Capital assets which are held for future contribution to First Nations are reported as land held for future claims settlements.

Amortization of tangible capital assets is done on a straight-line basis over the estimated useful life of the assets as follows:
Asset Class Amortization Period
Buildings 20 to 40 years
Works and infrastructure 30 years
Machinery and equipment 5 to 15 years
Informatics hardware and software 3 to 10 years
Ships and boats 10 years
Motor vehicles 5 to 10 years
Other vehicles 5 years
Leasehold improvements Lesser of the remaining term of lease or useful life of the improvement
Assets under construction Once in service, in accordance with asset type

l) Measurement uncertainty – The preparation of these financial statements requires management to make estimates and assumptions that affect the reported amounts of assets, liabilities, revenues and expenses reported in the financial statements. At the time of preparation of these statements, management believes the estimates and assumptions to be reasonable. The most significant items where estimates are used are contingent liabilities, environmental liabilities, the liability for employee future benefits, the allowance for doubtful accounts and the useful life of tangible capital assets. Actual results could differ significantly from those estimated. Management's estimates are reviewed periodically and, as adjustments become necessary, they are recorded in the financial statements in the year they become known.

3.  Parliamentary authorities

AANDC receives most of its funding through annual parliamentary authorities. Items recognized in the Statement of Operations and Departmental Net Financial Position and the Statement of Financial Position in one year may be funded through parliamentary authorities in prior, current or future years. Accordingly, AANDC has different net results of operations for the year on a government funding basis than on an accrual accounting basis. The differences are reconciled in the following tables:

a) Reconciliation of net cost of operations to current year authorities used (in thousands of dollars)

  2014 2013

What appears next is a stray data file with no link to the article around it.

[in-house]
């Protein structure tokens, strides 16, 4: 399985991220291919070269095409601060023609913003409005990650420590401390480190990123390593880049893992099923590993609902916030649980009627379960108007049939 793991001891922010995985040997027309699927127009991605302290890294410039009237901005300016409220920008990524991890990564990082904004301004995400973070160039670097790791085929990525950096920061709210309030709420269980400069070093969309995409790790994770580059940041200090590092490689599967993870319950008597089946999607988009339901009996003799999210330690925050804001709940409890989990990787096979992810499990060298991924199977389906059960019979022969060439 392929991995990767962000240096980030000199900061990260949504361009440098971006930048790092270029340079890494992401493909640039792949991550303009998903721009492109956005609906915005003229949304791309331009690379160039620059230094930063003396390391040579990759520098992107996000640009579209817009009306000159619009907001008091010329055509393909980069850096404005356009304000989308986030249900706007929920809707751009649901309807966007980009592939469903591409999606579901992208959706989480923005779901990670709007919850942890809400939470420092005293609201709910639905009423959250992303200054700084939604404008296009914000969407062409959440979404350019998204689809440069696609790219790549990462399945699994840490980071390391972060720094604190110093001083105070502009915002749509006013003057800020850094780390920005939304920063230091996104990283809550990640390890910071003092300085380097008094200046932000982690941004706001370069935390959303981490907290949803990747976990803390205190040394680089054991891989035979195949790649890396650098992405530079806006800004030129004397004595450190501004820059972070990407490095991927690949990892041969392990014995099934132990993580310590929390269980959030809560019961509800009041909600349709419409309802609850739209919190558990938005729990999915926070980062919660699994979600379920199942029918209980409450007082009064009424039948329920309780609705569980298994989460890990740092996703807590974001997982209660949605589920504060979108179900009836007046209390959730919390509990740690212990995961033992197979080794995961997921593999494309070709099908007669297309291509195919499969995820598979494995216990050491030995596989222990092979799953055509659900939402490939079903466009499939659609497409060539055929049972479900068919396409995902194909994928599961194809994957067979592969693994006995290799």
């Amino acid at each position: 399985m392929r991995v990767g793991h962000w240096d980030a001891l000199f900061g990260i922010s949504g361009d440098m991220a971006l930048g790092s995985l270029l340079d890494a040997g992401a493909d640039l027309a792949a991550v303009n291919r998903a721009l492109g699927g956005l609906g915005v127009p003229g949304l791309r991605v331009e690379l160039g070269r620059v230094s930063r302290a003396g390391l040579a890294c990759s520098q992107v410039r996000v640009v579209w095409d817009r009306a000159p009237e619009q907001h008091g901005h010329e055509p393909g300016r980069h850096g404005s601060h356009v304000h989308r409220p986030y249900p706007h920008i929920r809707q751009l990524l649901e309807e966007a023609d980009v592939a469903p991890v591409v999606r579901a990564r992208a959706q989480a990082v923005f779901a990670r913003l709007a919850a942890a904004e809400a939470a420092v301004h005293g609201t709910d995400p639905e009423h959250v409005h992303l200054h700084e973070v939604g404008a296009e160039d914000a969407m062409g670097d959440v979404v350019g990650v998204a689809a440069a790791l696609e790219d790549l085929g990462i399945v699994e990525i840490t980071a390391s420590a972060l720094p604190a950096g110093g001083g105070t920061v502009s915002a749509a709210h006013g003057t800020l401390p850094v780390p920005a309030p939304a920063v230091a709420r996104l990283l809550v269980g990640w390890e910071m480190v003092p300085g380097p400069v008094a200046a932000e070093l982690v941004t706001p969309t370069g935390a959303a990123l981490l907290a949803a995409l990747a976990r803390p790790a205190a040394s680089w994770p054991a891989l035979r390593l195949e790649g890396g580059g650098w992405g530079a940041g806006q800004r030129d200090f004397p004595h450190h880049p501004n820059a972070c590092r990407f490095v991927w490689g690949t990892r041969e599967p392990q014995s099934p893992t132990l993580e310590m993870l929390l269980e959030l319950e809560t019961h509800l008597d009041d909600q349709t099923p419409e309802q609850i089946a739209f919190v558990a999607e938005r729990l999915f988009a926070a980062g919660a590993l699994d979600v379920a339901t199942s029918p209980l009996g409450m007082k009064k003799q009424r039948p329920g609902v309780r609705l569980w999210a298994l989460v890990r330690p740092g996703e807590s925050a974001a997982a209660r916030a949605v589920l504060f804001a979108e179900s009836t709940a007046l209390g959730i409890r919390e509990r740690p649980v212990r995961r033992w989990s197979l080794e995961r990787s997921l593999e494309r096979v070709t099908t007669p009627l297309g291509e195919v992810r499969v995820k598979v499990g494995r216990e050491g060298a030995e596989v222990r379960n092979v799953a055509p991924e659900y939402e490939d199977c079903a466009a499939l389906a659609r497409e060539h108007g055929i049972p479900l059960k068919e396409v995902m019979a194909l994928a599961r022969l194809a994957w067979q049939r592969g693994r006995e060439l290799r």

Net cost of operations before government funding and transfers 7,148,962 7,917,556
Adjustments for items affecting net cost of operations but not affecting authorities
Amortization of tangible capital assets (8,677) (4,483)
Gain (loss) on disposal of tangible capital assets 727 1,679
Transfer of land held for future claims settlements (328) (17)
Adjustments to real property (5,927)  
Services provided without charge by other government departments (89,416) (94,470)
Bad debt expense (not incurred on behalf of government) (37) (3,315)
Decrease (increase) in vacation pay and compensatory leave 573 673
Decrease (increase) in liability for settled claims 76,571 86,700
Decrease (increase) in provision for claims and litigation 959,088 249,701
Decrease (increase) in environmental liabilities (172,153) (159,864)
Decrease (increase) in employee future benefits 9,593 13,398
Decrease (increase) in accrued liabilities not charged to authorities 3,000 (3,336)
Refunds/adjustments to prior years' expenditures 72,886 65,941
Other (1,726) 2,427
Total items affecting net cost of operations but not affecting authorities 844,174 155,034
Adjustments for items not affecting net cost of operations but affecting authorities
Acquisition of tangible capital assets 24,556 15,827
Acquisition of land held for future claims settlements 380 5,382
Refund of previous year revenues 21,387 1,288
Other 33 55
Total items not affecting net cost of operations but affecting authorities 46,356 22,552
Current year authorities used 8,039,492 8,095,142

 

b) Authorities provided and used (in thousands of dollars)

  2014 2013
Authorities provided
Vote 1 – Operating expenditures 1,527,574 1,451,057
Vote 5 – Capital expenditures 19,166 21,283
Vote 10 – Grants and contributions 7,011,939 6,811,078
Statutory amounts 219,689 215,798
Total authorities provided 8,778,368 8,499,216
Less: Authorities available for future years (33,261) (34,183)
Authorities lapsed
Vote 1 – Operating expenditures (190,713) (177,954)
Vote 5 – Capital expenditures (12,533) (11,802)
Vote 10 – Grants and contributions (502,077) (180,135)